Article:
3 Things to Watch With AK Steel

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AK Steel (NYS: AKS) is a producer of flat-rolled carbon, stainless, and electrical products, and tubular products primarily for the automotive, construction, and energy industries.

Today, let's look at three things investors should be watching regarding AK Steel, as they will provide us better insight into the company.

1. Automotive sales figures
A sluggish sales environment is wreaking havoc on most steel manufacturers, so seeing AK Steel's second-quarter sales dip 14% from the previous year wasn't a surprise at all. The surprise continues to be how strong AK Steel's sales to the auto industry have been.


Through the first seven months of 2012, total car unit sales in the U.S. are up nearly 18%. China's growth may be tapering and Europe's sovereign debt crisis may be unresolved, but automobiles continue to sell, and that's great news for AK Steel, whose flat-rolled carbon and stainless steel is used in cars and trucks.

What investors need to keep their eye on is if the tide turns yet again in the fickle automotive industry. U.S. GDP growth was a tepid 1.5% in the second quarter and weakness in Europe is further threatening automakers' bottom lines. In July, for instance, GM (NYS: GM) and Ford (NYS: F) both saw a decline in year-over-year unit sales that they universally blamed on weakness in Europe. Understand the auto industry's trends and you're well on your way to understanding a good chunk of AK Steel's business.

2. Pricing power
Pricing power is everything in any business, regardless of sector. If you can't command a premium price for your product relative to your cost basis, you go out of business. AK Steel does have $37.4 million in cash, it recently suspended its dividend in order to save $22 million annually, and has more than $670 million in borrowing capacity, so it's not like the company is struggling to make ends meet, but it's definitely struggling to command top dollar for its steel and tubular products.

Going back to those second-quarter results: AK Steel was only able to pass along a 1% rise in steel prices over the 12-month period. The primary reason for stagnant steel prices relates to weak demand for steel products in the construction sector, which is still on shaky ground. It's also quite plausible that energy companies are strapped for cash, with many converting their plants from being coal-fired to natural-gas-burning.

In order to counter its lack of pricing power, AK Steel is taking an aggressive approach to maintaining its margins and boosting prices for all of its carbon flat-rolled steel prices by $30 per ton. At $1,152 per ton last quarter, this is effectively a 2.6% hike and should be enough to theoretically make the company healthfully profitable assuming customers don't defect to its peers and the economy doesn't significantly weaken. US Steel (NYS: X) alluded to strong prices in its second-quarter results in late July, although it also pointed to global weakness eating into its results in the upcoming quarter.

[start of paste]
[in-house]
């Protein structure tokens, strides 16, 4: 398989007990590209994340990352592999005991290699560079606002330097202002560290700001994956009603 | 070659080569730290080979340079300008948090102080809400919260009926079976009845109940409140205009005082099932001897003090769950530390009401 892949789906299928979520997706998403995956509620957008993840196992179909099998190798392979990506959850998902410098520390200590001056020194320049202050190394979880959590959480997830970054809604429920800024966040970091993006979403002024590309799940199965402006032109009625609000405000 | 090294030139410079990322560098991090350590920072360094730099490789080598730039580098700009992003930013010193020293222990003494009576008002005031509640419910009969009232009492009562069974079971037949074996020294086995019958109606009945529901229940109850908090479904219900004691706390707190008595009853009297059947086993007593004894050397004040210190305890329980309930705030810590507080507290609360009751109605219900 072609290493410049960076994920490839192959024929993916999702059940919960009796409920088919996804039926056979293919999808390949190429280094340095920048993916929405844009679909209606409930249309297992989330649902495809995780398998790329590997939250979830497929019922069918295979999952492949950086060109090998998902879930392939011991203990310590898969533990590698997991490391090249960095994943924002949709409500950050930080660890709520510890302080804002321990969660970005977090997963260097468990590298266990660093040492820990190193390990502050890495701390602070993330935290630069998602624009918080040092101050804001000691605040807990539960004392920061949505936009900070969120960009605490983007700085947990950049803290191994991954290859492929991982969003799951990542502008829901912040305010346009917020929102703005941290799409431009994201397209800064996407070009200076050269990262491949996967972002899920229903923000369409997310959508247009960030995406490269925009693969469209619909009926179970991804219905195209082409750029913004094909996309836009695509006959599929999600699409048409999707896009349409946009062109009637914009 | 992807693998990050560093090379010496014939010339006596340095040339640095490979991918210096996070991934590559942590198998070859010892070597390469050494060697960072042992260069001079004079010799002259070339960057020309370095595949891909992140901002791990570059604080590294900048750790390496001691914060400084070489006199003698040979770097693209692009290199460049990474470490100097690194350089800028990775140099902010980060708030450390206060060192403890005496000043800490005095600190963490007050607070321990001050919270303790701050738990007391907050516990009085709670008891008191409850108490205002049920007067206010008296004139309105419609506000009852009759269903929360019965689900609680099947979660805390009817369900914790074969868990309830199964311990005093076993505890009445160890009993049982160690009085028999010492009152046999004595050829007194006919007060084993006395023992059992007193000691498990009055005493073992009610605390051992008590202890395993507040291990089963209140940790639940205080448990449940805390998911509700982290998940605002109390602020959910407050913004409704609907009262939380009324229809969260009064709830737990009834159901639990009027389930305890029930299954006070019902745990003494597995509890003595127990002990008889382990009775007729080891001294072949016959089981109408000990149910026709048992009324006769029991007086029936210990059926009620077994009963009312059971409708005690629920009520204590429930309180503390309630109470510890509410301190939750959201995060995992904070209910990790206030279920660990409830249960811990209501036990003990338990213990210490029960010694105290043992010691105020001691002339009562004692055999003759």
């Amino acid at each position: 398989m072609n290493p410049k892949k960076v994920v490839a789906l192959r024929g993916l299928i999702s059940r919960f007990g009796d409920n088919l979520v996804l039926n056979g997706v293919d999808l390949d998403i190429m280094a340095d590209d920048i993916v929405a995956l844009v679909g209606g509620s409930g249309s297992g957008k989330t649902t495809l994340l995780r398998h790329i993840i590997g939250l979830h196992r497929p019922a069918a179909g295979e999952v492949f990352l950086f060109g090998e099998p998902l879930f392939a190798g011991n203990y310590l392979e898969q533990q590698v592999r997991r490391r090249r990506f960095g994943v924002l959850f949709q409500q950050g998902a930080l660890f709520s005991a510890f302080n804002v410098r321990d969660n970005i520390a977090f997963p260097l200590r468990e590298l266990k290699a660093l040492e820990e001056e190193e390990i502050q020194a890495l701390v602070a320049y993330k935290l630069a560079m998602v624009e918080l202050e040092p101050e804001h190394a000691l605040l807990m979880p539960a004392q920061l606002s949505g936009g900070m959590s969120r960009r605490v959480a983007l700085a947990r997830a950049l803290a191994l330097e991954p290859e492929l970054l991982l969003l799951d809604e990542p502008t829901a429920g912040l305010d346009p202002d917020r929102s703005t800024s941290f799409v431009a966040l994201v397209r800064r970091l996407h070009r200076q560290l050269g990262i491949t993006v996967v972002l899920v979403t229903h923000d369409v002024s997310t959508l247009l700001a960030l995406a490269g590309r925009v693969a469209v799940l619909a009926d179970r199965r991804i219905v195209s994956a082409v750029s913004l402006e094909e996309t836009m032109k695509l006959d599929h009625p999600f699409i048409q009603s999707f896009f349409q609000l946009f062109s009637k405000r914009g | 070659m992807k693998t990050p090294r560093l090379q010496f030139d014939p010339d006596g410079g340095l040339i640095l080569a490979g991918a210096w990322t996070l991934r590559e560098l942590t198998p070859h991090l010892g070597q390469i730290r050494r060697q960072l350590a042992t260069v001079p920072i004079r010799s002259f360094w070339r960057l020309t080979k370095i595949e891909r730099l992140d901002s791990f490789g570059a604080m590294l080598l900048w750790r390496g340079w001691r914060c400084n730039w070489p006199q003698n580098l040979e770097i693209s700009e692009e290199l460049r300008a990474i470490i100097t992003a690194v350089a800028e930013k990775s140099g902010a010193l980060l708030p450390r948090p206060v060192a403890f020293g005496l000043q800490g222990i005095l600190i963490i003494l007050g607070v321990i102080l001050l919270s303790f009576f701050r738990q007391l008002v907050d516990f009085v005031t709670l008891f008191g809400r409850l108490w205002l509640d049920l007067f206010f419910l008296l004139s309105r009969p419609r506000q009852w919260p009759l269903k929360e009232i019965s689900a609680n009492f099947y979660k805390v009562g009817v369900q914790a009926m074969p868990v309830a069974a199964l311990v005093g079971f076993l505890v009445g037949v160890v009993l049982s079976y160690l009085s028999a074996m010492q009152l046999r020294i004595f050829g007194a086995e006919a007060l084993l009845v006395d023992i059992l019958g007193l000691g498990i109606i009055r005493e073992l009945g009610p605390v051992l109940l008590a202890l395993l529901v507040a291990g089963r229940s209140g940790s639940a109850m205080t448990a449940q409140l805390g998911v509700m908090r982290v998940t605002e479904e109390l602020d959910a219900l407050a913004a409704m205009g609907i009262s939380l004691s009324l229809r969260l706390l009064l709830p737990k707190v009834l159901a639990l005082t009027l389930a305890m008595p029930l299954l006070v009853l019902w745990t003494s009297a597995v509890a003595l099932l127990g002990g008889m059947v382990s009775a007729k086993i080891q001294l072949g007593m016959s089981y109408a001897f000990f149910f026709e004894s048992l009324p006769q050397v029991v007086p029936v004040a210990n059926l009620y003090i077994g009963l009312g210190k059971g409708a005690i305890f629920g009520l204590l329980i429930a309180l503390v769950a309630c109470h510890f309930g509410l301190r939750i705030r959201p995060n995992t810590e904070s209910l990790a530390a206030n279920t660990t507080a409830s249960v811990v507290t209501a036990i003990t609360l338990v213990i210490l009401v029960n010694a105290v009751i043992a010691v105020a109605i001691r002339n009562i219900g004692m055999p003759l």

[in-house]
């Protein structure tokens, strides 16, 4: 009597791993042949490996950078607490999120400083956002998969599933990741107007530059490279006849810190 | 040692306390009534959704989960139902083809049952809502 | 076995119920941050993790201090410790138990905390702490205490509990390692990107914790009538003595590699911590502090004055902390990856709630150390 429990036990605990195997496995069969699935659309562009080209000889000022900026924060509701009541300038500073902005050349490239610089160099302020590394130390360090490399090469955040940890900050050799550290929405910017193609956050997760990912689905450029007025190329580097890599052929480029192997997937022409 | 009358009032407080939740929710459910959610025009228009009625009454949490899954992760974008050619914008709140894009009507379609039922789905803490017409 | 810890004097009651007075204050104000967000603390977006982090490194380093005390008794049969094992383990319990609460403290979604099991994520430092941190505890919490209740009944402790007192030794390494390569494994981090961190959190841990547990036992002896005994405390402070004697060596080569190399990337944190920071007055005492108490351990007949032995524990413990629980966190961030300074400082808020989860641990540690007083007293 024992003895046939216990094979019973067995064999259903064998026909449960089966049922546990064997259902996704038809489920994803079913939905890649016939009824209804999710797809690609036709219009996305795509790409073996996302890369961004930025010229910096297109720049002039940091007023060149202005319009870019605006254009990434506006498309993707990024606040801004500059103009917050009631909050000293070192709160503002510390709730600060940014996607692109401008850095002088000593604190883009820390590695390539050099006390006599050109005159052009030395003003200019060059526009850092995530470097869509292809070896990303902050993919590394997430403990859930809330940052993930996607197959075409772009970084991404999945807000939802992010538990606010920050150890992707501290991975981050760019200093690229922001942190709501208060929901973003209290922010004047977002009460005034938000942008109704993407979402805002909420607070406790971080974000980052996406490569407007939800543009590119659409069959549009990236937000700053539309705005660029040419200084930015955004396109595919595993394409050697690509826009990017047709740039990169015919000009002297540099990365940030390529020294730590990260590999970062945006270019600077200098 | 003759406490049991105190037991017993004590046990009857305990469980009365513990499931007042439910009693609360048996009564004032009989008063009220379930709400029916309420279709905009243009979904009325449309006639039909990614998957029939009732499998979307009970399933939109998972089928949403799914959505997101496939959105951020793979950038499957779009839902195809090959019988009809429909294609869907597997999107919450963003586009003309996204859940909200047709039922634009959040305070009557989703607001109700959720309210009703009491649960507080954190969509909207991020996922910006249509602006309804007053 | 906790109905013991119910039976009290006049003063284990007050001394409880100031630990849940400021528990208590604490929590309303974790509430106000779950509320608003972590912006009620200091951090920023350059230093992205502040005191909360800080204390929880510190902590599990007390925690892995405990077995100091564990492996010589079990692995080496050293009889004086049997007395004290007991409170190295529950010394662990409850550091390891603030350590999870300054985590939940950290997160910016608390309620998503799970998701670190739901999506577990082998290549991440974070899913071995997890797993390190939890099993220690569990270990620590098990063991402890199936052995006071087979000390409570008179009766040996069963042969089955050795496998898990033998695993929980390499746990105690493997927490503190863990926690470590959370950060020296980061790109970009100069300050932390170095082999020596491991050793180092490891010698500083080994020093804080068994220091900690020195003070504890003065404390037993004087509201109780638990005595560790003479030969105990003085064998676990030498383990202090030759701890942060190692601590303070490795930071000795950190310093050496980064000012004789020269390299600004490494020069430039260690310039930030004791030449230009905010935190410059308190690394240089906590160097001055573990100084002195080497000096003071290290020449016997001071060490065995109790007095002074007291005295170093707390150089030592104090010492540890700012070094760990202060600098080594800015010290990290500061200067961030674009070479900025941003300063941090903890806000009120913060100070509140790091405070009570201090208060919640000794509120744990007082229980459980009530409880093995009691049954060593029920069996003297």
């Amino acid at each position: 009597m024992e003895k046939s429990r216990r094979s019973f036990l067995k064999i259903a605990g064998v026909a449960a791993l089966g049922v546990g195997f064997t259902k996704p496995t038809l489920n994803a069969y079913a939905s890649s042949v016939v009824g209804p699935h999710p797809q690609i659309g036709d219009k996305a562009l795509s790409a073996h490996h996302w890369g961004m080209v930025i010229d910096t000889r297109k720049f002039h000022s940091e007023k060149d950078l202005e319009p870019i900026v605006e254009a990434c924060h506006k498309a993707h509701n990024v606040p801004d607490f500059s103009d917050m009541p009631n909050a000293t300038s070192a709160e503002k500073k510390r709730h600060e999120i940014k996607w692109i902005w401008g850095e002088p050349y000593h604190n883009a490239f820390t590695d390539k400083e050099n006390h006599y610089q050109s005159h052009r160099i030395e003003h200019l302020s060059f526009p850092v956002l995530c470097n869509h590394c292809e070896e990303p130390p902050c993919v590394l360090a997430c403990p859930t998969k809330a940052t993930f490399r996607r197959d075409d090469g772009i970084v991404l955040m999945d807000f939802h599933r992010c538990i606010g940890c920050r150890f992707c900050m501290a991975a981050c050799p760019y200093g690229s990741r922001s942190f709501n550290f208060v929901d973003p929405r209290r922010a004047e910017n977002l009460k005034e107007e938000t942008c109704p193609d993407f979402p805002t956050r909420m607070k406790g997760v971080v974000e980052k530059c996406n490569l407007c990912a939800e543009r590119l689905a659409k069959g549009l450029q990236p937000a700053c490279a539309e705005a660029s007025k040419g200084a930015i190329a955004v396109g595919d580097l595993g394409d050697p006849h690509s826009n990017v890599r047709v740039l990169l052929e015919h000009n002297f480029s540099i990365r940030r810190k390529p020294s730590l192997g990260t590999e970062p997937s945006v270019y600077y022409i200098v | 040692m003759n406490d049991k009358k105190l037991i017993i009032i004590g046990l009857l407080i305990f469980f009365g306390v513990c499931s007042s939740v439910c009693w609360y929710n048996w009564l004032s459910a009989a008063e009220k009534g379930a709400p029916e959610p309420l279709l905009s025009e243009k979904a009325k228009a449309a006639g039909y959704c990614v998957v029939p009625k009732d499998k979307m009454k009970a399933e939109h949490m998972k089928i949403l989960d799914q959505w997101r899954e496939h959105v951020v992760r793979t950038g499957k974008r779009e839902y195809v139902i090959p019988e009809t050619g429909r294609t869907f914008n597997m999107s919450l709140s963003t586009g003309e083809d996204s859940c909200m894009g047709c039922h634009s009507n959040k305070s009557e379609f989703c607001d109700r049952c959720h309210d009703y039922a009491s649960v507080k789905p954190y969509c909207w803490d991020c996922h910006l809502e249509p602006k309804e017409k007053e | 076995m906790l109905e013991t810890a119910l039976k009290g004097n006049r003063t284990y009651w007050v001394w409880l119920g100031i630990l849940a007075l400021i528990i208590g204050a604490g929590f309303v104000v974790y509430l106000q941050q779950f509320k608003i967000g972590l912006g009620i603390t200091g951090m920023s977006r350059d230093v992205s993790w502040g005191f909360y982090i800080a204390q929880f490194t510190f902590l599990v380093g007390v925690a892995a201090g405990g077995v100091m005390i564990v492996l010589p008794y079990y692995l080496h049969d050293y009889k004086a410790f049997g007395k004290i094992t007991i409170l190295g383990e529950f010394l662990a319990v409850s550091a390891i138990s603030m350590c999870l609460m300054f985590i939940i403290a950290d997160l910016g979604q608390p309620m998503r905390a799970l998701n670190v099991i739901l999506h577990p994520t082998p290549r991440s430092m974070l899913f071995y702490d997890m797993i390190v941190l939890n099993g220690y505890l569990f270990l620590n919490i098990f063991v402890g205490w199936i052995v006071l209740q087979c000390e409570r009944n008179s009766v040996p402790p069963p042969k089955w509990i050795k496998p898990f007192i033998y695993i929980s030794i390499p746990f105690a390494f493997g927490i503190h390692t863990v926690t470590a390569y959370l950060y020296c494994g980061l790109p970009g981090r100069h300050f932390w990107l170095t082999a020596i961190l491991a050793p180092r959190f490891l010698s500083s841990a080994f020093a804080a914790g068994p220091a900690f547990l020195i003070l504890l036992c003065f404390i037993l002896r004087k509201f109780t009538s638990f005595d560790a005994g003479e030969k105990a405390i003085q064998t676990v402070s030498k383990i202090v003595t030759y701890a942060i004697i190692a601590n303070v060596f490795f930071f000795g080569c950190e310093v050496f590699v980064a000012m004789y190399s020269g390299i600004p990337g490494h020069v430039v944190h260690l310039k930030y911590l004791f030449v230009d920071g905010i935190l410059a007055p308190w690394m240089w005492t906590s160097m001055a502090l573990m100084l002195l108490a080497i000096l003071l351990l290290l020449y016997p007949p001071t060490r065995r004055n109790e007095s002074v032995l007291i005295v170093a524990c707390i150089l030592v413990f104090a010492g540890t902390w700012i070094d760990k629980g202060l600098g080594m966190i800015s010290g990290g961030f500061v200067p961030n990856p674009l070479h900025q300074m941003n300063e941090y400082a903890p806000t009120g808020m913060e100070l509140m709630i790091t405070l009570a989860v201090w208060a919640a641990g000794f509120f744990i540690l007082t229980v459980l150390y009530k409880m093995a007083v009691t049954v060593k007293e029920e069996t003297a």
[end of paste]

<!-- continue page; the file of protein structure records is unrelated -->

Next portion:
3. AK's unknown businesses
On this week's episode of Did You Know?: Did you know that in addition to being a primary steel producer, AK Steel's subsidiary, AK Coal Resources, owns stakes in metallurgical coal mines on the East Coast? Did you know AK's stake in Magnetation gives it access to iron ore concentrate? Make no mistake about it, AK Steel will first and foremost always be a steel company, but these tangential ventures could pay handsome benefits within a few years.

In October, AK Steel purchased metallurgical coal producer Solar Fuel for $36 million and gained access to its 20 million tons of met-coal. AK plans to spend $60 million over the next few years to get the operation up to speed. Met coal has held up a lot better than thermal coal in terms of pricing over the past year, but that still didn't stop Cliffs Natural Resources (NYS: CLF) from reducing its exposure to coal in general by selling some of its met-coal assets in Australia.

AK's joint venture through Magnetation involves building a second plant to expand iron ore production from its current level of 450,000 tons annually to as much as 3.5 million tons by 2016.

Foolish roundup
Now that you know what to watch for, it should be easier to analyze AK Steel's successes and failures in the future, and hopefully we've given you a competitive investing edge.

If you're still craving even more info on AK Steel, I would recommend adding the stock to your free and personalized watchlist so you can keep up on all of the latest news with the company.

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The article 3 Things to Watch With AK Steel originally appeared on Fool.com.

Fool contributor Sean Williams has no material interest in any companies mentioned in this article. You can follow him on Motley Fool CAPS under the screen name TMFUltraLong, track every pick he makes under the screen name TrackUltraLong, and check him out on Twitter, where he goes by the handle @TMFUltraLong.The Motley Fool owns shares of Ford. Motley Fool newsletter services have recommended buying shares of General Motors and Ford, as well as creating a synthetic long position in Ford. Try any of our Foolish newsletter services free for 30 days. We Fools don't all hold the same opinions, but we all believe that considering a diverse range of insights makes us better investors. The Motley Fool has a disclosure policy that's all about transparency; it's how we roll!

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